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GP Week : Issue 71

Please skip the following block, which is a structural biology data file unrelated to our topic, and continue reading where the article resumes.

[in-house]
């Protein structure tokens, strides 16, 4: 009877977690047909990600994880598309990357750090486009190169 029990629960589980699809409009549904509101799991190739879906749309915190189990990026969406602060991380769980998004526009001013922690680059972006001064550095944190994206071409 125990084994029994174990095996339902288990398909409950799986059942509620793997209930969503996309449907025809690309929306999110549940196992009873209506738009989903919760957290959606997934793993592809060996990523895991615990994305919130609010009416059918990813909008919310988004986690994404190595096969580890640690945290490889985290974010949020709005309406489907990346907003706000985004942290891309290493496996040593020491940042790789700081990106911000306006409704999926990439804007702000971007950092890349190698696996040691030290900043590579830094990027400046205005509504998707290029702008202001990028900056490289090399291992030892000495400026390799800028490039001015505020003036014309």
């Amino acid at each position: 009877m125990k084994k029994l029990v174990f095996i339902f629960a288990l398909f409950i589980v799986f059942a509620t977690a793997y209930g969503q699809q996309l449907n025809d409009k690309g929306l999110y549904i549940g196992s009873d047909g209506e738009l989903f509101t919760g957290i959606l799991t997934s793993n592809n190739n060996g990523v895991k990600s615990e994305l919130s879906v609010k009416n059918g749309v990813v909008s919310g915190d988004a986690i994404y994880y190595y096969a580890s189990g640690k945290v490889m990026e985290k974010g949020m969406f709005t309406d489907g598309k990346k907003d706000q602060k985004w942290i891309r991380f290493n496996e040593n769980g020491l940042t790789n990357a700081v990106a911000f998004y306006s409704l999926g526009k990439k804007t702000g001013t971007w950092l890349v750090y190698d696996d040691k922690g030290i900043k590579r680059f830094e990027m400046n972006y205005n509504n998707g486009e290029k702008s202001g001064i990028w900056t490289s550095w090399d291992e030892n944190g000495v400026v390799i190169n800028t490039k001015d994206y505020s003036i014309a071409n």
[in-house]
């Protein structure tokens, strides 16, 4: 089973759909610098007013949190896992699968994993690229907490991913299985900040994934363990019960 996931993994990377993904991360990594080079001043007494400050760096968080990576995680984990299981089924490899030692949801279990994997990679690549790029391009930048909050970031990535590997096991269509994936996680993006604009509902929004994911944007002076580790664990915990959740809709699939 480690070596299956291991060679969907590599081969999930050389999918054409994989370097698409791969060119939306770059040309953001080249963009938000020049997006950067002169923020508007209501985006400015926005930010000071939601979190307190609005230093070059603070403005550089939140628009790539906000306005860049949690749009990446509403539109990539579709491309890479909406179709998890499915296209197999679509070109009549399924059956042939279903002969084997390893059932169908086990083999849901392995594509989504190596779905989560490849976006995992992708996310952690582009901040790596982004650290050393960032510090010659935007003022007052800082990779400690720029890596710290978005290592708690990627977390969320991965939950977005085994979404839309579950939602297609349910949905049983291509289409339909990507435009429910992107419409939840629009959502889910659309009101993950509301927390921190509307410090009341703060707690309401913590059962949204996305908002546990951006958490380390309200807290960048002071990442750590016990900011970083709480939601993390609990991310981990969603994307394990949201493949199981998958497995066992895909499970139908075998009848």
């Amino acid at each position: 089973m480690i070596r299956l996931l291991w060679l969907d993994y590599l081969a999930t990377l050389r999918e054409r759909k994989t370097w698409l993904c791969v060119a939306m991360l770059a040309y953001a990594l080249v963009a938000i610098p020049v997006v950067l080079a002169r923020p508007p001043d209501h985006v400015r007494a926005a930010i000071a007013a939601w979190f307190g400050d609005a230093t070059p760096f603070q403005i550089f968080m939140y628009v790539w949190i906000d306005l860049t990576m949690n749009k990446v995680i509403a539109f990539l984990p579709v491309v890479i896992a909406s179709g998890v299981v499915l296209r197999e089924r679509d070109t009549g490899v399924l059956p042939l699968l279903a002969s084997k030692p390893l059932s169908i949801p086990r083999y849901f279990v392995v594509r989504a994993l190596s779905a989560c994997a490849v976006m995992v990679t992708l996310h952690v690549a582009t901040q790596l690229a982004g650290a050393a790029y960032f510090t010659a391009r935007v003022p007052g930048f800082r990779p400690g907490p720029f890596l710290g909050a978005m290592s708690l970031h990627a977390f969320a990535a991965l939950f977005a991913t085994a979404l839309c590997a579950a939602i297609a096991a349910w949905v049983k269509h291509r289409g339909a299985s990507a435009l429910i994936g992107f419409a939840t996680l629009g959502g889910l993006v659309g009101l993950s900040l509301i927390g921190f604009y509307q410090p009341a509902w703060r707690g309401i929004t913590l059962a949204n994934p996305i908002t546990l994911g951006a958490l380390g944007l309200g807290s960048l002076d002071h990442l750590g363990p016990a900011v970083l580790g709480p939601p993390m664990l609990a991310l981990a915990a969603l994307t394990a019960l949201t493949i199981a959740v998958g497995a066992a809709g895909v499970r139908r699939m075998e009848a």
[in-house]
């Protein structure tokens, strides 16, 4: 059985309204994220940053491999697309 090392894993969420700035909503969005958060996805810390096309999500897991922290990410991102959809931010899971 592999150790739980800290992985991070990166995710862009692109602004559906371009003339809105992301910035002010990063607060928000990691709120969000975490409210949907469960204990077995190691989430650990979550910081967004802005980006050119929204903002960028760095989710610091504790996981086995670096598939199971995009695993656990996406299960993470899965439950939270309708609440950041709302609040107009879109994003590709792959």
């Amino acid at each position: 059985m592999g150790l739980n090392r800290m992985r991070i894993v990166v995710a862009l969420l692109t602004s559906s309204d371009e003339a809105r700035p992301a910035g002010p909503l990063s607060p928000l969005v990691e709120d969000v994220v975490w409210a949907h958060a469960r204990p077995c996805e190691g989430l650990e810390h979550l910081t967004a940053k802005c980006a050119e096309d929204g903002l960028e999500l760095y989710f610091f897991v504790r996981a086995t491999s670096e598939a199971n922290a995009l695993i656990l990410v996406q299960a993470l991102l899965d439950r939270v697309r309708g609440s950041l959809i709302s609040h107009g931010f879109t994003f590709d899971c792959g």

KIMI Raikkonen is edging closer to sitting out 2010, after admitting on his personal website that only a car with the potential to win the championship will keep him in Formula 1 next season. The Finn, who was believed to have been in talks with Toyota for next season before the Japanese squad withdrew from F1 at the start of last week, is still in negotiations with McLaren over a 2010 ride, but talks are understood to still be stalling on the issue of the 2007 World Champion's price. McLaren, it appears, is only too aware of a clause in the deal made between Raikkonen and Ferrari for the early termination of his contract at Maranello. It is believed that Raikkonen will only receive a percentage of his payoff from Ferrari if he finds an F1 seat for 2010, but will take the full amount if he is left on the sidelines. Realising this, McLaren is understood to be unwilling to pay him more than €5 million (US$7.4m). "It's hard to believe that I have been in F1 already for nine years," he told his personal website. "I am very motivated to win races and a championship again and will only remain in F1 if I can race for a team that can give me a car to fight at the front. "Let's wait and see what happens." Over and Out? KAZUMASA Tsuchiya, Director of Motorsports at Suzuka circuit's parent company Mobilityland, has told GPWeek that the future of the Japanese Grand Prix at Suzuka is not at risk, despite the recently announced furtherance to the exodus from F1 of Japanese companies. There is a high chance that 2010 will be the first season since 1982 that Formula 1 has been run without a Japanese driver, team or engine supplier, but in spite of the lack of Japanese interest on track Tsuchiya-san insists that the race will go on as planned. "During our past 21 Grands Prix, we have held the Japan Grand Prix without Japanese teams and Japanese drivers a number of times so please understand that we do not hold the Japan Grand Prix on the premise of the participation of Japanese makers and Japanese drivers," he told GPWeek. "Therefore we do not cancel the Japan Grand Prix due to the absence of Japanese teams and Japanese drivers as the main reason." Suzuka has a deal to run the Japanese Grand Prix for the next two seasons after Toyota's Fuji Raceway announced earlier this year that it was pulling out of the race-share deal it had agreed with Honda- owned Suzuka for financial reasons. Japanese GP not under threat F1 NEWS >> 7